- Blood Sugar
- Clinical Studies
- Complementary Medicine
- Diabetes and Men
- Erectile Dysfunction
- Food and Nutrition
- Insulin Pumps
- Meters and Test Strips
- Product Recalls
- Type 1
- Type 2
- Weight Loss Surgery
Archive - 09 - 2011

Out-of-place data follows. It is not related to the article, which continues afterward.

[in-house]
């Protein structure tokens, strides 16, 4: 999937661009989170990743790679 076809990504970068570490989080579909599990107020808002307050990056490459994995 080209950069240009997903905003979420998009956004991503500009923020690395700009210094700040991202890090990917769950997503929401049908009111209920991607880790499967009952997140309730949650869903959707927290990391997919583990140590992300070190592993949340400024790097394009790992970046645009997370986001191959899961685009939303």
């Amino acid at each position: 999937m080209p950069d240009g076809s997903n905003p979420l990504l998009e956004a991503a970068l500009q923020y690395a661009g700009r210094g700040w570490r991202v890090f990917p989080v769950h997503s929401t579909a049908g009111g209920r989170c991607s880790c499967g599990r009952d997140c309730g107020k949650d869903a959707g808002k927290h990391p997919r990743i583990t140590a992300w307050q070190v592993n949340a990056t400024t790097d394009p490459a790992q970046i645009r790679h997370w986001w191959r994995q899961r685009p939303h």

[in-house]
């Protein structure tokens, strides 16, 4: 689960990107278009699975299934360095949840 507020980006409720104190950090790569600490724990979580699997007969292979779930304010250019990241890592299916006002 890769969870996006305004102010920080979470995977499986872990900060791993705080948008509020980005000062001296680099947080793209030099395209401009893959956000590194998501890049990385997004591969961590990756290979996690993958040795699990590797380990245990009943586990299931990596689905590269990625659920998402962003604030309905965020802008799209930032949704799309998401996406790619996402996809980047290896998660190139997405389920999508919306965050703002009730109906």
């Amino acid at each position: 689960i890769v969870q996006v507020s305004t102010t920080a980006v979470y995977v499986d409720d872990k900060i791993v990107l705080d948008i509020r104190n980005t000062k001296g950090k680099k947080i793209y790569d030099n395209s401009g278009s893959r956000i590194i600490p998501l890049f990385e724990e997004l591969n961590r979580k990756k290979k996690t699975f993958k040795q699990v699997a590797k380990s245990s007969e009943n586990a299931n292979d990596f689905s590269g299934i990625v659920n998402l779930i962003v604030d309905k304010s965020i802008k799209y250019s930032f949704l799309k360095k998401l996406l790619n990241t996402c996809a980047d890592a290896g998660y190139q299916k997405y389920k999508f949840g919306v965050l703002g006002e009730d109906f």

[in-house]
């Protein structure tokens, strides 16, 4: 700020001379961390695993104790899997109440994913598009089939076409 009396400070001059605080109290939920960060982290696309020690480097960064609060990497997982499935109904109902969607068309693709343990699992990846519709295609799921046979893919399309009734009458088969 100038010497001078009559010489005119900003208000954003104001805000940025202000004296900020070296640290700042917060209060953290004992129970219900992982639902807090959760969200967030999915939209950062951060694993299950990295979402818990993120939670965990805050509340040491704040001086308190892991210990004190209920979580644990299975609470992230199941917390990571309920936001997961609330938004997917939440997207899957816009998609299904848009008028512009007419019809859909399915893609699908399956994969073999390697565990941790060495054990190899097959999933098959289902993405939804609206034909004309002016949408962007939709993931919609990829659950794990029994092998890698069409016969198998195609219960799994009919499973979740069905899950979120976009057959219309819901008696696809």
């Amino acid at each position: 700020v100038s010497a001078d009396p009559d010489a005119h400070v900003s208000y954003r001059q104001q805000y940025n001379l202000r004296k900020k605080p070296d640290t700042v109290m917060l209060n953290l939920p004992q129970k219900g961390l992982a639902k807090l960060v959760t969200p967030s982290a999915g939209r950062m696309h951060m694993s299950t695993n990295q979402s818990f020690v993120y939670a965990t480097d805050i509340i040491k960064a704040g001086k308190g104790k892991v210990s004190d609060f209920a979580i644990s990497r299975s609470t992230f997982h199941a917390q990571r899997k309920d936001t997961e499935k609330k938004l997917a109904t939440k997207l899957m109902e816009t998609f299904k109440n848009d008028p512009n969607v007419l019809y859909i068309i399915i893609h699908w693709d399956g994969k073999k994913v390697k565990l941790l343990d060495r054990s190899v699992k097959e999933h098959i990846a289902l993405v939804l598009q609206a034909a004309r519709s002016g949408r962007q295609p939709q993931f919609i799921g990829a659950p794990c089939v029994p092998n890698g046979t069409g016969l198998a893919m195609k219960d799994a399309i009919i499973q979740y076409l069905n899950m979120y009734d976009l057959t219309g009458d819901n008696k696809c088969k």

September 29, 2011 (Newswise) Childrens Hospital of Philadelphia Researchers Add to Gene Inventory of a Complex Disorder.The largest-ever analysis of genetic data related to type 1 diabetes has uncovered new genes associated with the common metabolic disease, which affects 200 million people worldwide. The findings add to knowledge of gene networks involved in the origin of this complex disorder, in which patients depend on frequent insulin injections to control their blood sugar levels.Genome-wide association studies, as we used here, have been extremely powerful in identifying gene locations involved in the pathogenesis of complex, common diseases, said study leader Hakon Hakonarson, M.D., Ph.D., director of the Center for Applied Genomics at The Childrens Hospital of Philadelphia. The larger the cohort used, the more discoveries we can make, and the more we find intriguing biological pathways offering insight into causes of disease.The study appears online today in Public Library of Science Genetics (PLoS Genetics).The genome-wide association study (GWAS), in which Hakonarson collaborated with Constantine Polychronakos, M.D., director of Pediatric Endocrinology at McGill University, was a meta-analysis, investigating combined DNA data from six large publicly available datasets of type 1 diabetes. The six studies included data from approximately 10,000 individuals with the disease and 17,000 control subjects. The databases contained single nucleotide polymorphisms (SNPs)single-base changes in DNA sequence that serve as signposts for gene mutations associated with them.SNPs are not disease-causing mutations, but they reside in gene regions associated with the disease, and set the stage for more detailed sequencing studies to pinpoint causative mutations. Previous studies by Hakonarson and colleagues over the past four years had already discovered SNPs related to type 1 diabetes.In addition to validating results from previous studies, the current research identified, then replicated, three novel SNPs located in regions of considerable biological interest, being involved in protein-protein interactions, inflammation and cell signaling activity. Our study found SNPs that we had not expected to have any connection to type 1 diabetes, said Hakonarson. The strongest association among the three SNPs was in the region of the LMO7 gene on chromosome 13. We previously associated another member of the LMO gene family with the childhood cancer neuroblastoma. This gene family plays an important role in protein-protein interactions, but it would not have occurred to anyone that it may be active in type 1 diabetes. GWAS continues to turn up surprising biological associations.Hakonarson added that follow-up studies will focus on resequencing the regions linked to the SNPs to narrow down causative mutations. Further research will concentrate on investigating how specific mutations function in the development of type 1 diabetes.The current study does not yet suggest new diabetes treatments, which are expected to evolve from greater understanding of the fundamental biology of the disease. The scientists estimate that researchers have discovered gene regions accounting for roughly two-thirds of the genetic risk of type 1 diabetes. Were much further along in finding the full genetic architecture in type 1 diabetes than in any other complex disorder, said co-author, Struan F. A. Grant, Ph.D., associate director of the Center for Applied Genomics at Childrens Hospital. But theres clearly much work ahead in translating knowledge to clinical use.Funding for the study came from the National Institute of Diabetes and Digestive and Kidney Diseases, the Cotswold Foundation, Genome Canada, the Ontario Genomics Institute and the Juvenile Diabetes Research Foundation. The Childrens Hospital of Philadelphia also provided an Institutional Development Award to the Center for Applied Genomics.A genome-wide meta-analysis of six type 1 diabetes cohorts identifies multiple associated loci, PLoS Genetics, published online Sept. 29, 2011, freely available athttp://www.plosgenetics.org/article/info:doi/10.1371/journal.pgen.1002293.About The Childrens Hospital of Philadelphia: The Childrens Hospital of Philadelphia was founded in 1855 as the nations first pediatric hospital. Through its long-standing commitment to providing exceptional patient care, training new generations of pediatric healthcare professionals and pioneering major research initiatives, Childrens Hospital has fostered many discoveries that have benefited children worldwide. Its pediatric research program is among the largest in the country, ranking third in National Institutes of Health funding. In addition, its unique family-centered care and public service programs have brought the 516-bed hospital recognition as a leading advocate for children and adolescents. For more information, visithttp://www.chop.edu.